K-12 Education

Marion V. Purviance, who worked for Federal Reserve Bank in 1960s, dies

Marion V. Purviance, a retired office manager who enjoyed cooking, died Feb. 21 from cancer at her Northwood home. She was 77.

Marion Virginia Dowdy was the daughter of Henry C. Dowdy, a Bethlehem Steel Corp. steelworker, and Virginia Dowdy, a homemaker. She was born in Baltimore and raised in Turner Station and Sparrows Point.

A 1959 graduate of Sollers Point High School, Mrs. Purviance attended then-Hampton Institute in Hampton, Va., now Hampton University, where she she studied mathematics.

In 1961, she married Phillip Purviance and later settled in Northwood, where they raised their two sons.

Mrs. Purviance began working in 1961 for the Baltimore branch of the Federal Reserve Bank of Richmond.

“She was among the first cohort of African-American women to integrate the Richmond [Federal Reserve Bank], and related stories of the challenges she and her colleagues faced,” a son, Gabriel Purviance of Perry Hall, wrote in a biographical sketch of his mother.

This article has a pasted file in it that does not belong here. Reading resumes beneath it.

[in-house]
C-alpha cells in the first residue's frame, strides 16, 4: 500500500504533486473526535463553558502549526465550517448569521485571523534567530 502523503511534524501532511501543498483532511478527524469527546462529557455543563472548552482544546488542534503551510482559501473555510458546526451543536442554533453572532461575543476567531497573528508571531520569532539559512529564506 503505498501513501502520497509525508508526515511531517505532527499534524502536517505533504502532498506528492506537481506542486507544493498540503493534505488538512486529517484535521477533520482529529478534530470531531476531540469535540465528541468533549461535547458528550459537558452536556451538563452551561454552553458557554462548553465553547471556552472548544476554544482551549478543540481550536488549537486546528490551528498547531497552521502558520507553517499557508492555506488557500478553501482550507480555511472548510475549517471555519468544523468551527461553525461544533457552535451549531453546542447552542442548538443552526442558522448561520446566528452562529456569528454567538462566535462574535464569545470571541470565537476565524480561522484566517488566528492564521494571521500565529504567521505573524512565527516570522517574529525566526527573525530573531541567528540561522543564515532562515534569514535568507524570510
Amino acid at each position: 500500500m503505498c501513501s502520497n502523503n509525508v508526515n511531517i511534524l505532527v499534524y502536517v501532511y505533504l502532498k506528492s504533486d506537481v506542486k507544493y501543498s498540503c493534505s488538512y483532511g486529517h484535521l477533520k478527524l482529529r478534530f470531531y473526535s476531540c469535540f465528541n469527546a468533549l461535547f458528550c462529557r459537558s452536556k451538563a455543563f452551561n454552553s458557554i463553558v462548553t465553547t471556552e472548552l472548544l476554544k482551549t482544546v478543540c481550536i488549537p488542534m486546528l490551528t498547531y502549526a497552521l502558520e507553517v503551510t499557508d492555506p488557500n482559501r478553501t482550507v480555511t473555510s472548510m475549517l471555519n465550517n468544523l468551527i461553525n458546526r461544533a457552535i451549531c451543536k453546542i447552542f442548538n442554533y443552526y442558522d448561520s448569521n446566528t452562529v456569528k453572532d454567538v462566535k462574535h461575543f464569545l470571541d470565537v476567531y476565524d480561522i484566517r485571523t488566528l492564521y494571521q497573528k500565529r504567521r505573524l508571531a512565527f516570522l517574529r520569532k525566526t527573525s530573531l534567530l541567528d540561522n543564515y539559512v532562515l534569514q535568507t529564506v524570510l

“She persevered, succeeded and used this particular example of her experience to encourage family and friends to ‘do their part, do their best,’ ” he wrote.

Mrs. Purviance received numerous commendations for her ability in detecting counterfeit bills, her son said.

She left the Federal Reserve in 1966 and later worked in the family dry cleaning and tailoring business until becoming office manager for Chesapeake Urology. She retired in 2005.

The longtime Northwood resident enjoyed cooking for family and friends, watching cooking shows and discussing cookware and menus. She also followed politics.

Mrs. Purviance was a member of Our Savior Lutheran Church, 3301 The Alameda, where a memorial service will be held at 11 a.m. Saturday.

In addition to her husband of 57 years and her son, Mrs. Purviance is survived by another son, Jason Purviance of Parkville; three brothers, Charles Dowdy of Milford Mill, David Dowdy of Randallstown and Ronald Dowdy of Westminster; and five grandchildren.

— Frederick N. Rasmussen

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